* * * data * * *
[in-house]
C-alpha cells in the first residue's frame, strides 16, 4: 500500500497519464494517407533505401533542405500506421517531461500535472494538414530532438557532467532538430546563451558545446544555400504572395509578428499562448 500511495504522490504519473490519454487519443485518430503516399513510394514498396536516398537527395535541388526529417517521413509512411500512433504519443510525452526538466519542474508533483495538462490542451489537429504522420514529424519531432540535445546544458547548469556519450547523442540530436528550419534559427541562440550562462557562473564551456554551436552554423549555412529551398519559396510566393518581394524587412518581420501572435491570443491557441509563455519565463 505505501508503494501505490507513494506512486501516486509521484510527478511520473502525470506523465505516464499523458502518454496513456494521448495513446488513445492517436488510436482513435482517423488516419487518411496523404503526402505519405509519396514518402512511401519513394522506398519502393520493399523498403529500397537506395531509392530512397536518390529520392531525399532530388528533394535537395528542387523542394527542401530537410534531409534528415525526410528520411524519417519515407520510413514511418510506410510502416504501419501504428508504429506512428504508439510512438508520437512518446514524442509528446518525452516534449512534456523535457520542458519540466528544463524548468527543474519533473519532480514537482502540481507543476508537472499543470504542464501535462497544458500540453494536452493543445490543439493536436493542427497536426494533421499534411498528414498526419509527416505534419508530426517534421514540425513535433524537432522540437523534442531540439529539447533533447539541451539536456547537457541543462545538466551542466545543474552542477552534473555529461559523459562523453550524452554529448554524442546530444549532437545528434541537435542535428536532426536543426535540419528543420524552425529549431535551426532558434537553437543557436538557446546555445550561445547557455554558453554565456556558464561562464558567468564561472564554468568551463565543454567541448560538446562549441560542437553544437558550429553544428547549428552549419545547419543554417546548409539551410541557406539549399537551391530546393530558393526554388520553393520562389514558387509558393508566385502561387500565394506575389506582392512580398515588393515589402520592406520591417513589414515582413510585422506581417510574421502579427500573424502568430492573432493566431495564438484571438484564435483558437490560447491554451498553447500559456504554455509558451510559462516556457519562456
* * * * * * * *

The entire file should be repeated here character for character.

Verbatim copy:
[in-house]
C-alpha cells in the first residue's frame, strides 16, 4: 500500500497519464494517407533505401533542405500506421517531461500535472494538414530532438557532467532538430546563451558545446544555400504572395509578428499562448 500511495504522490504519473490519454487519443485518430503516399513510394514498396536516398537527395535541388526529417517521413509512411500512433504519443510525452526538466519542474508533483495538462490542451489537429504522420514529424519531432540535445546544458547548469556519450547523442540530436528550419534559427541562440550562462557562473564551456554551436552554423549555412529551398519559396510566393518581394524587412518581420501572435491570443491557441509563455519565463 505505501508503494501505490507513494506512486501516486509521484510527478511520473502525470506523465505516464499523458502518454496513456494521448495513446488513445492517436488510436482513435482517423488516419487518411496523404503526402505519405509519396514518402512511401519513394522506398519502393520493399523498403529500397537506395531509392530512397536518390529520392531525399532530388528533394535537395528542387523542394527542401530537410534531409534528415525526410528520411524519417519515407520510413514511418510506410510502416504501419501504428508504429506512428504508439510512438508520437512518446514524442509528446518525452516534449512534456523535457520542458519540466528544463524548468527543474519533473519532480514537482502540481507543476508537472499543470504542464501535462497544458500540453494536452493543445490543439493536436493542427497536426494533421499534411498528414498526419509527416505534419508530426517534421514540425513535433524537432522540437523534442531540439529539447533533447539541451539536456547537457541543462545538466551542466545543474552542477552534473555529461559523459562523453550524452554529448554524442546530444549532437545528434541537435542535428536532426536543426535540419528543420524552425529549431535551426532558434537553437543557436538557446546555445550561445547557455554558453554565456556558464561562464558567468564561472564554468568551463565543454567541448560538446562549441560542437553544437558550429553544428547549428552549419545547419543554417546548409539551410541557406539549399537551391530546393530558393526554388520553393520562389514558387509558393508566385502561387500565394506575389506582392512580398515588393515589402520592406520591417513589414515582413510585422506581417510574421502579427500573424502568430492573432493566431495564438484571438484564435483558437490560447491554451498553447500559456504554455509558451510559462516556457519562456